What this tells us is that the two power meters are not accurate to one another - an average difference of 15w. But that they are very reliable to one another with a range of only 5w!



How does this information help us?


When it comes to power meters reliability is king. It doesn't actually matter if the 200w we measure today is in reality 210w or 196w. What matters is that the 200w you measure today is exactly the same as the 200w tomorrow.


The reason for this is because we use training zones. When you go out training and your coach says ride at 200w we need to know that 200w today is the same as 200w tomorrow. It's no good if the 200w today is in reality 197w and the 223w tomorrow!


Because reliability is king we cannot assess power meters purely on the average difference between them - as this doesn't tell us how much variation we are likely to see. In the example above, the two power meters that were the most accurate to one another - the smart trainer and the left hand crank power meter were also the two power meters with the lowest reliability to one another.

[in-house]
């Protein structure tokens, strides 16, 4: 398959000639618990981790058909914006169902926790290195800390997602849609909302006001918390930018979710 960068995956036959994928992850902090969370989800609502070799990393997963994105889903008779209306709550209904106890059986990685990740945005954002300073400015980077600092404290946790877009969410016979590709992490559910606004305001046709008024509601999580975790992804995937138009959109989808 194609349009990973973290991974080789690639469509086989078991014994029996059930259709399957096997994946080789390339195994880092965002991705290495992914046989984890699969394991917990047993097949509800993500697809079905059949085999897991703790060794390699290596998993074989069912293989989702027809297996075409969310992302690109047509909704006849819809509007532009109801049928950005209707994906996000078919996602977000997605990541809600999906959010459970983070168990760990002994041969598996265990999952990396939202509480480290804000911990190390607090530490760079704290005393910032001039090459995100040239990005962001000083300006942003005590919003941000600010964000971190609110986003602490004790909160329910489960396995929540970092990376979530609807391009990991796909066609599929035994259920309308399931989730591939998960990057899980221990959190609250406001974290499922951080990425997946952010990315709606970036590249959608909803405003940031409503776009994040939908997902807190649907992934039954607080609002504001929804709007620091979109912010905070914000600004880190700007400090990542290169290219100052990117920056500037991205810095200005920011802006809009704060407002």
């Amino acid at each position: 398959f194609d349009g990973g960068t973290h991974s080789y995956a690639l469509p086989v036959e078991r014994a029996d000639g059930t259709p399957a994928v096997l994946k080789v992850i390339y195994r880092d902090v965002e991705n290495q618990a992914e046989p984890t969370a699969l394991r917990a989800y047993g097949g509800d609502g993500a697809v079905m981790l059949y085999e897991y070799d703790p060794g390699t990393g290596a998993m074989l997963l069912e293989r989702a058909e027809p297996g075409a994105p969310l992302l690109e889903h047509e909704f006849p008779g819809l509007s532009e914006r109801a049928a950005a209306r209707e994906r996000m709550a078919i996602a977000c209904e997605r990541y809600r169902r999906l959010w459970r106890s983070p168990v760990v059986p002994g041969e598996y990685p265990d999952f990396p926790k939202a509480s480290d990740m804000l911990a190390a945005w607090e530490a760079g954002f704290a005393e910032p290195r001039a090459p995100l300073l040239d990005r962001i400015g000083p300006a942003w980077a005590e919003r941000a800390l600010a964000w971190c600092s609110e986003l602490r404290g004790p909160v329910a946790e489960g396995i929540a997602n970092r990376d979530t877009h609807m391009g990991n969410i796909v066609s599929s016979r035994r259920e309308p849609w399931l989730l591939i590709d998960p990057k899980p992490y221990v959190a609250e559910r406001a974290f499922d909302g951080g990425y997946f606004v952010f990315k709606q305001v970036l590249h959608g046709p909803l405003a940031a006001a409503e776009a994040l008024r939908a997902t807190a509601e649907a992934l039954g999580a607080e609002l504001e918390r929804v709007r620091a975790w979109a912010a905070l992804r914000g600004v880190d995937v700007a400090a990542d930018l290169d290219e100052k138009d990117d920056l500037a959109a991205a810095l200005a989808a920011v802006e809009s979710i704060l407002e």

Therefore, in the example above it is quite clear that for training purposes the smart trainer and the left pedal spindle power meters would provide the best option as they are the most reliable to one another - despite not being particularly accurate to one another.


Using this in training


If you were to use the smart trainer inside and the pedal spindle power meter outside any your power would be on average 15w higher on the smart trainer. However, so long as you took that difference into account you could quite happily use the same training zones on both power meters and only see a small +/- ~3w variation from one session to the next.


However if you were to use the left hand crank based power meter and the smart trainer together, although the overall difference might be smaller (only 5w) from one effort to another might expected at different of +/- ~12w swing. This means that one day your left hand crank power meter might read 17w higher than the smart trainer and the next it might read 7w lower!! Thats quite a range to be dealing with and could impact the quality of your training.


When it comes to training reliability is king! Therefore, make sure you know not only how ACCURATE your power meters are to one another but also how RELIABLE they are to one another when comparing values!